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With solid performances and tight direction from Wes Craven, Red Eye is a brisk, economic thriller.
All Critics (191)
| Top Critics (42)
| Fresh (151)
| Rotten (40)
| DVD (12)
The psychological mind-games are played to the hilt, the pressurised cabin air increases the edge-of-the-seat tension and the 85-minute flight time is gratifyingly short.
If constructing a thriller could be likened to building a house, then Wes Craven's Red Eye is a perfect piece of architecture: It's clean-lined and soundly structured, without a foot of wasted space or any materials left unused.
I'm not claiming masterpiece stature for Red Eye, just a solid professionalism in the acting, writing and direction that seems inextricably related to the modesty of its intentions.
The movie turns into a complicated duel that depends on precise observation of physical detail and moment-by-moment continuity so closely calibrated that it's impossible to find a wasted shot or an exaggerated emotion.
Rare these days is the thriller that takes its time, allowing us to get comfortable with the characters before starting the chase or inducing the shocks.
For Wes Craven, who I like a lot as a slasher director, he really goes into a different direction with this.
Red Eye is the best Hollywood can do: a nifty flick about nothing.
The plot device of "woman in trouble meets woman triumphant" has grown a little long in the tooth lately but that doesn't mean it doesn't work.
The movie gains an effective footing by, basically, thoroughly exploiting one's fear of being blackmailed into something dangerous.
While not particularly original, Red Eye is immensely entertaining and a fine example of the classic suspense-thriller.
Works extremely well as a fast-paced adrenaline rush, but not so well as an allegory on today's government and security issues.
Quick but satisfying.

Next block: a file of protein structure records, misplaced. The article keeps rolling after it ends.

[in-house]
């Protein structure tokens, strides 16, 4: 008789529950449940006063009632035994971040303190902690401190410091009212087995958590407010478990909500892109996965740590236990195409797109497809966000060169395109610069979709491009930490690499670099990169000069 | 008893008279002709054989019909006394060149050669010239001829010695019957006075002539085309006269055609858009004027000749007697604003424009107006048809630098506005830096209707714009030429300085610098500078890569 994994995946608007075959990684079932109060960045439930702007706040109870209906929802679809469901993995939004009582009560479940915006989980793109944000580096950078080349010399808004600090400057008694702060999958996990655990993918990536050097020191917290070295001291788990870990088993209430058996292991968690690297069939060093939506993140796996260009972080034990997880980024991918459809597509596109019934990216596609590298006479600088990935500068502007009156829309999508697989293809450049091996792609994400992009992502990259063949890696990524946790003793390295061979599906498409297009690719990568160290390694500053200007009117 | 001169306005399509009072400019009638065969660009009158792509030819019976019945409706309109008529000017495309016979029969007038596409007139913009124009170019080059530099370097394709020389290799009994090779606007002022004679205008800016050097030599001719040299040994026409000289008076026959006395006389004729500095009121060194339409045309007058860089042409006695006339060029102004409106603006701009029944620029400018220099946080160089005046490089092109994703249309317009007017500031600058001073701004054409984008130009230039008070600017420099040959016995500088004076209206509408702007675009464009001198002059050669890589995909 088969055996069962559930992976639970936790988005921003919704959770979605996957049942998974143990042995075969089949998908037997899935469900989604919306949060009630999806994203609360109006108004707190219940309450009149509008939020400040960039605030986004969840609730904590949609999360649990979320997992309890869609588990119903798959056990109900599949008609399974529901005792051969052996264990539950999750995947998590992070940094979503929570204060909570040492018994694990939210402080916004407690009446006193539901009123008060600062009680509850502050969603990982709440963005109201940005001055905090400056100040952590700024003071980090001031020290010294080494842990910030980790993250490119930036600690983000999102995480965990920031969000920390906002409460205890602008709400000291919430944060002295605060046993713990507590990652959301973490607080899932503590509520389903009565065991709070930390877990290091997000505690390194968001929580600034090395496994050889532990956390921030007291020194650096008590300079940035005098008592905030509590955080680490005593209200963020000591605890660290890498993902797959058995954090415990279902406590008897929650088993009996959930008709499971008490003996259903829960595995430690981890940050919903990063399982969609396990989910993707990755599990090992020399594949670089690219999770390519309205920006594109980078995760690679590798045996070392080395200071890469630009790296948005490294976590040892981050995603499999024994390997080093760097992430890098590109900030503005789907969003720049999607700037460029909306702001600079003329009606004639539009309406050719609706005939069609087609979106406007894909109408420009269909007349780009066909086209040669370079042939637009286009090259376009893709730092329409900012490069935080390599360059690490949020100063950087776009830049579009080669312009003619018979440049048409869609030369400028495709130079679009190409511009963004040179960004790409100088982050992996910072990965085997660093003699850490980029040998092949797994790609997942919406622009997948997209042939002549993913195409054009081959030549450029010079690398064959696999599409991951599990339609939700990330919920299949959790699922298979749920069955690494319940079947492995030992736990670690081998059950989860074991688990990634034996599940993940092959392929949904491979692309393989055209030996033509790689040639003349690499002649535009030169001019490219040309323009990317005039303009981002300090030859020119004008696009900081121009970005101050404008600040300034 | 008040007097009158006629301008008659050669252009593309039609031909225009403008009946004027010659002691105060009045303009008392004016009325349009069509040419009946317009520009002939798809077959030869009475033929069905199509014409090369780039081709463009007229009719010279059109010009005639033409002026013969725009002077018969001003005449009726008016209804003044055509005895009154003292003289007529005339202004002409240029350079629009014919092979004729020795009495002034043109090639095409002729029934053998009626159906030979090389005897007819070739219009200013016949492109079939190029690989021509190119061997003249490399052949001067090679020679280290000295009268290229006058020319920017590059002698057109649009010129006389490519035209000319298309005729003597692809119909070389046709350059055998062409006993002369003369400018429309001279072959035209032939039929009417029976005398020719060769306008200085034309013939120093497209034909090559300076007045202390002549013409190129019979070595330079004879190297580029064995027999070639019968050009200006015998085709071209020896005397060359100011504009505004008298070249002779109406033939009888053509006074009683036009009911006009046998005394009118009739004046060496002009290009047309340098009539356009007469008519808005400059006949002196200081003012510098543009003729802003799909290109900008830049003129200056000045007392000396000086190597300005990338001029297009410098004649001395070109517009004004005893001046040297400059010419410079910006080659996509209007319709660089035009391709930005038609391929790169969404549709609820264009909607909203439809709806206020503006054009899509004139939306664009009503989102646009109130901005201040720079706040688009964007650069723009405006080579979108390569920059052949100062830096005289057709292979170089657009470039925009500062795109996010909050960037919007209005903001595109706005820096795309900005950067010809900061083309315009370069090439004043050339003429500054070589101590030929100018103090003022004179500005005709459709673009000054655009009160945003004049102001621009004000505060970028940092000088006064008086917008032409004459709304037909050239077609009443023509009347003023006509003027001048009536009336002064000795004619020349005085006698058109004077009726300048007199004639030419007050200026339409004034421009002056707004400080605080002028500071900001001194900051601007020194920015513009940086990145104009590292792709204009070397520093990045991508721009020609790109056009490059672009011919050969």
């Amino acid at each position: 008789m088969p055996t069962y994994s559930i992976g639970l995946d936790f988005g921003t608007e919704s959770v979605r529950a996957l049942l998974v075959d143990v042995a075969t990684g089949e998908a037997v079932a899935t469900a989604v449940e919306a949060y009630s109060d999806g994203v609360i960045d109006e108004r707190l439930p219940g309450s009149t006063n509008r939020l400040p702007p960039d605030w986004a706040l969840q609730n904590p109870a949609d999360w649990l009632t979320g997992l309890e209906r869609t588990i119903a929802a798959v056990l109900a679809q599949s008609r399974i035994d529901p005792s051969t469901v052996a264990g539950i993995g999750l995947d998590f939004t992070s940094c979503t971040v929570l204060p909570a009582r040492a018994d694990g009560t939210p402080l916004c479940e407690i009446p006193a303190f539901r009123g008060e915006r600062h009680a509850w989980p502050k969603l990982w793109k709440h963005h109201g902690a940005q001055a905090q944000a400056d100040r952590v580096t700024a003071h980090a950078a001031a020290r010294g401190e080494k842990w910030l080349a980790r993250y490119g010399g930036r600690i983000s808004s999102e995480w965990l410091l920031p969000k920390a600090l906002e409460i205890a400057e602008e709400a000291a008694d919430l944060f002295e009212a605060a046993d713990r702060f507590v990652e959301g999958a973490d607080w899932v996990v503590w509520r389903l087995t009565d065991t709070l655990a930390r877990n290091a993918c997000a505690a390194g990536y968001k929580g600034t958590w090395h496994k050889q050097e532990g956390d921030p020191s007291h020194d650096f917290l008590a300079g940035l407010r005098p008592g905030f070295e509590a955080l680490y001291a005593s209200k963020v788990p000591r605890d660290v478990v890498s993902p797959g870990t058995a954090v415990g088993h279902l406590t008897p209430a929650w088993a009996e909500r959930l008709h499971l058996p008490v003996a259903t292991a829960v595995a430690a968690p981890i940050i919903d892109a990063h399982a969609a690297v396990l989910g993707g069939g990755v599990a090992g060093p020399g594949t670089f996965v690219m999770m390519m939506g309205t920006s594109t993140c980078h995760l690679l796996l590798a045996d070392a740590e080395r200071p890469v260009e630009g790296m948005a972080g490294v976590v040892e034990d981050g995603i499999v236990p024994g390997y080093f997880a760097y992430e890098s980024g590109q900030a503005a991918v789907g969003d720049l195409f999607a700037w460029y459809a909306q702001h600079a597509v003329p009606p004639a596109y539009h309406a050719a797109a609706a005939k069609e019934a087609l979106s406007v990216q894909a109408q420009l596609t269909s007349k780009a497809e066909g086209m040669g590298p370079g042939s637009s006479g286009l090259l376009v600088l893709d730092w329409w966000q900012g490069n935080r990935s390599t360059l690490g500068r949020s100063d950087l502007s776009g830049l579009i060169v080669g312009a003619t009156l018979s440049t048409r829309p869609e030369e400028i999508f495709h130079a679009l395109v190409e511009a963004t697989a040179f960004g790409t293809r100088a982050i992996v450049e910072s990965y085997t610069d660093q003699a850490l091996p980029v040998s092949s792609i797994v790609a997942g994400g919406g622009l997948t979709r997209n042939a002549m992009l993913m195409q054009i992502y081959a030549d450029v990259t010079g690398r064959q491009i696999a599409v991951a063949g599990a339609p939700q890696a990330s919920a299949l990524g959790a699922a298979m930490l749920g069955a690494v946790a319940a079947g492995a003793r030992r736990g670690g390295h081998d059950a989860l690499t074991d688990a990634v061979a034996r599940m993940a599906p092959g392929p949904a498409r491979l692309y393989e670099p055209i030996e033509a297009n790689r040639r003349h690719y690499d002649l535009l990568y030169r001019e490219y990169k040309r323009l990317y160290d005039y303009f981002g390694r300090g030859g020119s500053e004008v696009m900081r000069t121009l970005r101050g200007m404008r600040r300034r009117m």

A hugely underrated character-driven thriller that highly thrives off of the lead performances of Rachel McAdams and Cillian Murphy. Additionally, it's an amusing change of style for director Wes Craven, who manages to pack this film with lots of tight moments of tension and twists throughout.
A tightly-paced, efficiently directed and acted slice of horror concerning a hotel manager (Rachel McAdams) whose father's (Brian Cox) life is threatened while on a "red eye" flight by a first-charming individual (Cillian Murphy), who demands that she switches the room of a politician in her hotel so that an assassination can be smoothly executed. Horror master Wes Craven effortlessly runs this picture, loading it with suspense, phenomenal music to heighten the terror, and gets the most out of his young two-some of McAdams and Murphy. The first 2/3 effectively build to a thrilling conclusion, which is a little silly but unmistakably entertaining. I really wish more horror movies were done like this, concentrated on characters and their decisions, as opposed to "boo!" moments and supernatural elements. This one gets it right.
Good thriller, I liked it. Different type of movie for Wes Craven, but he delivered.
Weird and scary. I liked it! A must see!
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